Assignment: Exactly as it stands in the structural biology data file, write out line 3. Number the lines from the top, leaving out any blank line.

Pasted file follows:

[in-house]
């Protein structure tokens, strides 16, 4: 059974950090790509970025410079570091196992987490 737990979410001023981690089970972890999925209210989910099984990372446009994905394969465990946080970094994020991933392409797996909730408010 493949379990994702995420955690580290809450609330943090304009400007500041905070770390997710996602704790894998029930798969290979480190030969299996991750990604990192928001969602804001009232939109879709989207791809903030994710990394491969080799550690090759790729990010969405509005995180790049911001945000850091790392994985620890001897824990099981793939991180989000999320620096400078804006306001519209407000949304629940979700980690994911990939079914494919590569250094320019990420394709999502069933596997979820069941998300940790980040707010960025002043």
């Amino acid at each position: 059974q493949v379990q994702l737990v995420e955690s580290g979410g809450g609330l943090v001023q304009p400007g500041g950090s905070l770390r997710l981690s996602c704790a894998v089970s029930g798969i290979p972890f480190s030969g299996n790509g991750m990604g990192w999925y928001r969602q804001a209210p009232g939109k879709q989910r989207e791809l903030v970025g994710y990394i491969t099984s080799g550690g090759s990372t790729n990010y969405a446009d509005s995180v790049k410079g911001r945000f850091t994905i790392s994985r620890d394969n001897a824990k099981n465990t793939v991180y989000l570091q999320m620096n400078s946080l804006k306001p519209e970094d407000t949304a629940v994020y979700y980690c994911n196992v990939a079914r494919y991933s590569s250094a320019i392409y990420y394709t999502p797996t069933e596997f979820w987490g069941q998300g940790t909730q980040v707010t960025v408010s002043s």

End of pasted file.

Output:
């Amino acid at each position: 059974q493949v379990q994702l737990v995420e955690s580290g979410g809450g609330l943090v001023q304009p400007g500041g950090s905070l770390r997710l981690s996602c704790a894998v089970s029930g798969i290979p972890f480190s030969g299996n790509g991750m990604g990192w999925y928001r969602q804001a209210p009232g939109k879709q989910r989207e791809l903030v970025g994710y990394i491969t099984s080799g550690g090759s990372t790729n990010y969405a446009d509005s995180v790049k410079g911001r945000f850091t994905i790392s994985r620890d394969n001897a824990k099981n465990t793939v991180y989000l570091q999320m620096n400078s946080l804006k306001p519209e970094d407000t949304a629940v994020y979700y980690c994911n196992v990939a079914r494919y991933s590569s250094a320019i392409y990420y394709t999502p797996t069933e596997f979820w987490g069941q998300g940790t909730q980040v707010t960025v408010s002043s």